READ MORE
Runway row intensifies as Gatwick claims ‘triple-counting’ of international passenger numbers at Heathrow
Theresa May warned by MPs ‘urgent’ decision on Heathrow expansion is needed
Heathrow third runway decision needed ‘as soon as possible’ after Brexit
Cabinet big-hitters Boris Johnson, the Foreign Secretary, and Education Secretary Justine Greening are among those fiercely opposed to expanding Heathrow to provide London with another runway.

A document discussing a free vote was filmed by a passenger on the London Underground and given to Channel 4 News, ahead of this autumn’s decision on expanding airport capacity.

Details of the proposal were contained in an email sent to Sue Gray, the director general of the Cabinet Office’s propriety and ethics team.

The document suggests that “one route for waiving collective responsibility would be a free…” with the next few words then obscured by the thumb of the woman holding the printout.

The sentence continues “… allowing ministers to speak against the Government’s position in the House”.

The document goes on to refer to the differing positions held by Liberal Democrats and Conservatives during the Coalition government and to Cabinet colleagues being in opposing camps in the EU referendum campaign.
READ MORE
Isis supporters threaten attacks on Heathrow and US airports
In July last year, the Davies Commission recommended the building of a third runway at Heathrow, but the Department for Transport announced that further investigation into noise, pollution and compensation would be carried out before a decision was made.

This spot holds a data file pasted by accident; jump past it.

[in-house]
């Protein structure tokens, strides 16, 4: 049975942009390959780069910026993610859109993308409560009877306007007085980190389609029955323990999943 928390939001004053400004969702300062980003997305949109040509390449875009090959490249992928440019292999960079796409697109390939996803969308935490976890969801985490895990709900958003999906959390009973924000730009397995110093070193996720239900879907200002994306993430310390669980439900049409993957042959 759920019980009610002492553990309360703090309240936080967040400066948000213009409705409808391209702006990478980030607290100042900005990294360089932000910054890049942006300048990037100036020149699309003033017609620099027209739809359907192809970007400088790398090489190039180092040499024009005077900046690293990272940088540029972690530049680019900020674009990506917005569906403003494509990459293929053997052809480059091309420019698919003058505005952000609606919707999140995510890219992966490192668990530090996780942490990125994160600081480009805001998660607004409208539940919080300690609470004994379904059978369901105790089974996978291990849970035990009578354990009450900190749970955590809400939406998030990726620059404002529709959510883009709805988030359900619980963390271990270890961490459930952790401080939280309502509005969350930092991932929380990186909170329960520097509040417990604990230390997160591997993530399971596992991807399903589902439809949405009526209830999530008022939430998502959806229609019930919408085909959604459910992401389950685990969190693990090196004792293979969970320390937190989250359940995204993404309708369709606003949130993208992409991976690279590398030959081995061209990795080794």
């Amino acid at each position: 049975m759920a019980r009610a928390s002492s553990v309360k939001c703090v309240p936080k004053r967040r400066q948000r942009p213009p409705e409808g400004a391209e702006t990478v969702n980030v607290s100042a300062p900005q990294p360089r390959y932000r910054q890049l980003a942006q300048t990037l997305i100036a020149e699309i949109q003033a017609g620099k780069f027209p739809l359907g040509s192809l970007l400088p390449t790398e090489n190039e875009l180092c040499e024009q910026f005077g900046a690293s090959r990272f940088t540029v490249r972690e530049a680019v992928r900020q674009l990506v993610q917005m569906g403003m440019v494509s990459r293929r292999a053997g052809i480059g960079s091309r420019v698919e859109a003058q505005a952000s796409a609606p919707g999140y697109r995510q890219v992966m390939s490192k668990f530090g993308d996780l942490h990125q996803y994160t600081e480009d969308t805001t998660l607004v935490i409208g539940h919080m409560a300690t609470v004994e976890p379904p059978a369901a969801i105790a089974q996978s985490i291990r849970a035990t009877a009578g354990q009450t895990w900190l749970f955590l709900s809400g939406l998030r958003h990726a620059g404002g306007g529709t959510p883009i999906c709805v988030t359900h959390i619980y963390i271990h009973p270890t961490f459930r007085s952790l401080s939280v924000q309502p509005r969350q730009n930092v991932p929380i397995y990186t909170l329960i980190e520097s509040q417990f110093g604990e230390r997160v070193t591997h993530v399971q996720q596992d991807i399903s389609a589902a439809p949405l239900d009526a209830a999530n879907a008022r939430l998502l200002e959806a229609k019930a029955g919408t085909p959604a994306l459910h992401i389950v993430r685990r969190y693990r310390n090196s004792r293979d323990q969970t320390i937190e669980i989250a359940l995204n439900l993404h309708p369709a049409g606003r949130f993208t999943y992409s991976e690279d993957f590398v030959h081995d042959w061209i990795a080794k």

David Cameron was expected to announce which project would get the go-ahead – Gatwick is also seeking permission to build another runway – after the EU referendum, but his resignation following the Brexit vote left the decision to Ms May’s new Government.

Mr Shapps said a free vote would be a “terrible” idea and a “fudge”, saying he did not believe the Prime Minister would embrace the suggestion.

He said: “If it is being considered beyond the civil service, I think it would be completely wrong and a dodge on an enormous decision for Britain’s future.”

A Government spokesman said: “The Government remains committed to taking a decision on airport expansion and delivering additional runway capacity as planned by 2030. We will set out next steps in due course.”